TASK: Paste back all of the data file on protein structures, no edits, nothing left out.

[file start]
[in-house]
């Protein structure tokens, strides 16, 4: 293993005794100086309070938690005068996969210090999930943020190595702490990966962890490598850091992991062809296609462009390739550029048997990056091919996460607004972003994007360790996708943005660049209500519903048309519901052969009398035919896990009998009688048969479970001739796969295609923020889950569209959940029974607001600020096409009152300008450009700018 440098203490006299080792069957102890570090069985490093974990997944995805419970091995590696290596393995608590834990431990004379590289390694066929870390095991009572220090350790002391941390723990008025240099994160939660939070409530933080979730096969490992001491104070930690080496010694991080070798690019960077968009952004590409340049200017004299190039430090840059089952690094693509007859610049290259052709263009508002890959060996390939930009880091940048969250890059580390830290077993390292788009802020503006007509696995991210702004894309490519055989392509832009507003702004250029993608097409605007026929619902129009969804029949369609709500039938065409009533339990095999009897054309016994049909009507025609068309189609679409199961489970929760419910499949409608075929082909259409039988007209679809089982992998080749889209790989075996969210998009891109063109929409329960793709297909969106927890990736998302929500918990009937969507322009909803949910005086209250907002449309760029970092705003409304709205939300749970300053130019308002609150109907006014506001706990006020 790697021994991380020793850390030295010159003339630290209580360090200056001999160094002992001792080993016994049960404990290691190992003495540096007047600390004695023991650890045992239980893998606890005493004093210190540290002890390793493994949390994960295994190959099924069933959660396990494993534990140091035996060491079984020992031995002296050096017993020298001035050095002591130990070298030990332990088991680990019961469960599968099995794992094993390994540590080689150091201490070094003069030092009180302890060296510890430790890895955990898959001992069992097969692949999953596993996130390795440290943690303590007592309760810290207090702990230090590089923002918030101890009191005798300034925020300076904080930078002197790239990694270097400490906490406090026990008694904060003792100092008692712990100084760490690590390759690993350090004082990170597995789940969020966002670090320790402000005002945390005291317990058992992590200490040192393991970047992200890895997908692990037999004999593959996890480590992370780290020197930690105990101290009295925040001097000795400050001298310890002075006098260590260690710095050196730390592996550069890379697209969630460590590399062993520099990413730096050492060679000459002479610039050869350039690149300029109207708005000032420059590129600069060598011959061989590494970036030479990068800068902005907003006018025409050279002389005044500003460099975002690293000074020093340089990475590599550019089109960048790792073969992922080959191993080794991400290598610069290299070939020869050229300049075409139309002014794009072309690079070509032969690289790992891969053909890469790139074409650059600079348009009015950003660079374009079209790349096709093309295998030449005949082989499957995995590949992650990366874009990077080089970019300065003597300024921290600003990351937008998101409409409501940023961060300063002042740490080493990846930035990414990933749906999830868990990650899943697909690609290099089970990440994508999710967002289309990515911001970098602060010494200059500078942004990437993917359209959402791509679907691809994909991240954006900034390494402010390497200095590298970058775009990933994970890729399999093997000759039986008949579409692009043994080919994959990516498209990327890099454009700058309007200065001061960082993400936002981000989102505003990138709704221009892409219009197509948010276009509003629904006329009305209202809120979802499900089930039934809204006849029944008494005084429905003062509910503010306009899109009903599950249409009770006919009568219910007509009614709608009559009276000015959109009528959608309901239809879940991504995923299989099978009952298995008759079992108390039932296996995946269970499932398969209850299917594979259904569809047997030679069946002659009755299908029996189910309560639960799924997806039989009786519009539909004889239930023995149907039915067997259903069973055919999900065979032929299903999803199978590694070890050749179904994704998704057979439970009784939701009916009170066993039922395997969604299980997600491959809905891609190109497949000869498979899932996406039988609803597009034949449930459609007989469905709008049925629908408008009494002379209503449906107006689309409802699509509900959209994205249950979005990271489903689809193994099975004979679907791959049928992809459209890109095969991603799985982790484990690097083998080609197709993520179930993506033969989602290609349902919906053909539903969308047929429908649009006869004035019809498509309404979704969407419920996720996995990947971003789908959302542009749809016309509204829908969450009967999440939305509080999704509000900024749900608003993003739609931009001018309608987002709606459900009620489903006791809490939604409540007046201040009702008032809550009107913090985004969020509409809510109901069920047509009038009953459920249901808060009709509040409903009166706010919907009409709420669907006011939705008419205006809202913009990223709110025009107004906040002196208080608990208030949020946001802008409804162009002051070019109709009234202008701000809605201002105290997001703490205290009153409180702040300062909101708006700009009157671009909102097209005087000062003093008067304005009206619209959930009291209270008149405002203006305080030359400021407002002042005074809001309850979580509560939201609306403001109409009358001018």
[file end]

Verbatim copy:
[in-house]
């Protein structure tokens, strides 16, 4: 293993005794100086309070938690005068996969210090999930943020190595702490990966962890490598850091992991062809296609462009390739550029048997990056091919996460607004972003994007360790996708943005660049209500519903048309519901052969009398035919896990009998009688048969479970001739796969295609923020889950569209959940029974607001600020096409009152300008450009700018 440098203490006299080792069957102890570090069985490093974990997944995805419970091995590696290596393995608590834990431990004379590289390694066929870390095991009572220090350790002391941390723990008025240099994160939660939070409530933080979730096969490992001491104070930690080496010694991080070798690019960077968009952004590409340049200017004299190039430090840059089952690094693509007859610049290259052709263009508002890959060996390939930009880091940048969250890059580390830290077993390292788009802020503006007509696995991210702004894309490519055989392509832009507003702004250029993608097409605007026929619902129009969804029949369609709500039938065409009533339990095999009897054309016994049909009507025609068309189609679409199961489970929760419910499949409608075929082909259409039988007209679809089982992998080749889209790989075996969210998009891109063109929409329960793709297909969106927890990736998302929500918990009937969507322009909803949910005086209250907002449309760029970092705003409304709205939300749970300053130019308002609150109907006014506001706990006020 790697021994991380020793850390030295010159003339630290209580360090200056001999160094002992001792080993016994049960404990290691190992003495540096007047600390004695023991650890045992239980893998606890005493004093210190540290002890390793493994949390994960295994190959099924069933959660396990494993534990140091035996060491079984020992031995002296050096017993020298001035050095002591130990070298030990332990088991680990019961469960599968099995794992094993390994540590080689150091201490070094003069030092009180302890060296510890430790890895955990898959001992069992097969692949999953596993996130390795440290943690303590007592309760810290207090702990230090590089923002918030101890009191005798300034925020300076904080930078002197790239990694270097400490906490406090026990008694904060003792100092008692712990100084760490690590390759690993350090004082990170597995789940969020966002670090320790402000005002945390005291317990058992992590200490040192393991970047992200890895997908692990037999004999593959996890480590992370780290020197930690105990101290009295925040001097000795400050001298310890002075006098260590260690710095050196730390592996550069890379697209969630460590590399062993520099990413730096050492060679000459002479610039050869350039690149300029109207708005000032420059590129600069060598011959061989590494970036030479990068800068902005907003006018025409050279002389005044500003460099975002690293000074020093340089990475590599550019089109960048790792073969992922080959191993080794991400290598610069290299070939020869050229300049075409139309002014794009072309690079070509032969690289790992891969053909890469790139074409650059600079348009009015950003660079374009079209790349096709093309295998030449005949082989499957995995590949992650990366874009990077080089970019300065003597300024921290600003990351937008998101409409409501940023961060300063002042740490080493990846930035990414990933749906999830868990990650899943697909690609290099089970990440994508999710967002289309990515911001970098602060010494200059500078942004990437993917359209959402791509679907691809994909991240954006900034390494402010390497200095590298970058775009990933994970890729399999093997000759039986008949579409692009043994080919994959990516498209990327890099454009700058309007200065001061960082993400936002981000989102505003990138709704221009892409219009197509948010276009509003629904006329009305209202809120979802499900089930039934809204006849029944008494005084429905003062509910503010306009899109009903599950249409009770006919009568219910007509009614709608009559009276000015959109009528959608309901239809879940991504995923299989099978009952298995008759079992108390039932296996995946269970499932398969209850299917594979259904569809047997030679069946002659009755299908029996189910309560639960799924997806039989009786519009539909004889239930023995149907039915067997259903069973055919999900065979032929299903999803199978590694070890050749179904994704998704057979439970009784939701009916009170066993039922395997969604299980997600491959809905891609190109497949000869498979899932996406039988609803597009034949449930459609007989469905709008049925629908408008009494002379209503449906107006689309409802699509509900959209994205249950979005990271489903689809193994099975004979679907791959049928992809459209890109095969991603799985982790484990690097083998080609197709993520179930993506033969989602290609349902919906053909539903969308047929429908649009006869004035019809498509309404979704969407419920996720996995990947971003789908959302542009749809016309509204829908969450009967999440939305509080999704509000900024749900608003993003739609931009001018309608987002709606459900009620489903006791809490939604409540007046201040009702008032809550009107913090985004969020509409809510109901069920047509009038009953459920249901808060009709509040409903009166706010919907009409709420669907006011939705008419205006809202913009990223709110025009107004906040002196208080608990208030949020946001802008409804162009002051070019109709009234202008701000809605201002105290997001703490205290009153409180702040300062909101708006700009009157671009909102097209005087000062003093008067304005009206619209959930009291209270008149405002203006305080030359400021407002002042005074809001309850979580509560939201609306403001109409009358001018």